World Health Day: Depression and sexually transmitted infections go hand in hand
Colega Madrid, a collective of lesbians, gays, bisexuals, and transexuales, presents their campaign “Healthy Pride,” which will focus on the launch of its consultation service and the mobilization of fifty volunteers for World Pride, to coincide with the celebration of World Health Day.
In 2017, the theme of World Health Day is depression. This sickness affects a person’s capacity to complete the most basic tasks, provoking anguish y generating negative effects in personal relationships.
Depression affects the LGBT community in a special way, with twice the number of LGBT people affected compared to heterosexual people. Our community carries around a large emotional weight, derived from daily encounters with discrimination, psychological and physical violence, rejection (in larger society and within the LGBT community itself) and, especially, loneliness.
In fact, the psychological pain that the LGBT collective suffers, from infancy to adulthood, has made it so that the rate of suicide in the LGBT community is ten times greater than that of the heterosexual community. Furthermore, research also reflects a greater possibility for LGBT folks to abuse alcohol and drugs and to suffer from a sexually transmitted infection.
The good news is that depression and suicide, provoked by these psychological damages, can be prevented. For this reason it is important that the LGBT community know about the services that exist to support it, such as those offered at Colega Madrid: social assistance, legal advice, psychological support, support for drug addicts, information about sexually transmitted infections…
Against the risks, “Healthy Pride”
Faced with these worrying facts, Colega Madrid presents its campaign “Healthy Pride” which seeks to promote healthy relationships in the LGBT world as the backbone of positive mental health and coincides with World Health Day and Madrid World Pride.
Before and after World Pride 2017 takes place in our region, Colega Madrid will realize a campaign of awareness of and prevention against sexually transmitted infections. The main focus of the campaign “Healthy Pride” will be the services that our collective offers by appointment to the community and that Madrid and the southern region will fund.
Our web application, based in the realization of quick HIV tests and psychosocial attention, is the first of its kind in Spain. Through the website, anyone who needs our services can sign up for a consultation with our professionals. Furthermore, we guarantee the confidentiality of our clients.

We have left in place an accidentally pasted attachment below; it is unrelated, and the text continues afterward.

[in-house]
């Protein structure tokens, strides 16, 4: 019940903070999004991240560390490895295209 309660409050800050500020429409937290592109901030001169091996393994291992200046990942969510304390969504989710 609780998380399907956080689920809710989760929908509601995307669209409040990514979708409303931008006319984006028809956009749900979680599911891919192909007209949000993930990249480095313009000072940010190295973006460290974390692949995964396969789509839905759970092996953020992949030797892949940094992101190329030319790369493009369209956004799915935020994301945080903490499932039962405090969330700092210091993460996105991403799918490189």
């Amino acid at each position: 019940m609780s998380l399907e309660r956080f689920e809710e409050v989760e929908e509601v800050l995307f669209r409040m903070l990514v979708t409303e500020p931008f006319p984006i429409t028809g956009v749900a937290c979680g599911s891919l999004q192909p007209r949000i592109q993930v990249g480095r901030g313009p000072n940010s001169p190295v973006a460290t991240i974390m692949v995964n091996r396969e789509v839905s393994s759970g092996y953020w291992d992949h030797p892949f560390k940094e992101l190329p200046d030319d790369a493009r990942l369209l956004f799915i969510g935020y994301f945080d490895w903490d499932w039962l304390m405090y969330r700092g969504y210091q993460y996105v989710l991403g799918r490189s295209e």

Throughout the campaign, Colega Madrid will continue to provide the personalized attention that characterizes our work. This service will be reinforced with specialized volunteers who speak various languages and are knowledgeable in intercultural medicine to address the demand that will arise with the arrival of millions of people for World Pride. Furthermore, if necessary, our professionals will follow-up with clients and personally accompany them to their appointments.
The campaign Healthy World will also include an education component in which professionals and volunteers from Colega will distribute preventative materials to protect from sexually transmitted infections and resolve doubts about hot topics for LGBT madrileños.
A reference center in the region
Colega Madrid is the only organization in the region that attends to clients daily and continually. In 2016, 450 people visited our headquarters in Madrid and Getafe for our quick HIV tests alone. But each year thousands are attended to for other reasons, such as psychosocial attention and legal counsel.
Furthermore, the association counts on action protocols and patient referral programs of the Programa LGBT de la Comunidad de Madrid and the Centro Sanitario Sandoval, which specialize in sexually transmitted infections, and the institutional support of the Ayuntamiento de Madrid, the agencia Salud Madrid and the Ayuntamiento de Getafe.
“Last year there were more than 160,000 people in Spain with HIV, and 18% of them did not know they had it,” says Colega Madrid president Samir Bargachi. “Often knowledge of the infections provokes an increase in discrimination against and rejection of a person, by the person themself, by society, o by the very LGBT community,” he continues.
“This rejection can lead to mental health issues. Therefore we want to show the importance of being healthy, mentally, so that people can also be healthy physically. That’s why we emphasize our consultation services so much, because we want the community to know that we are here with them, ready to help,” Bargachi concludes.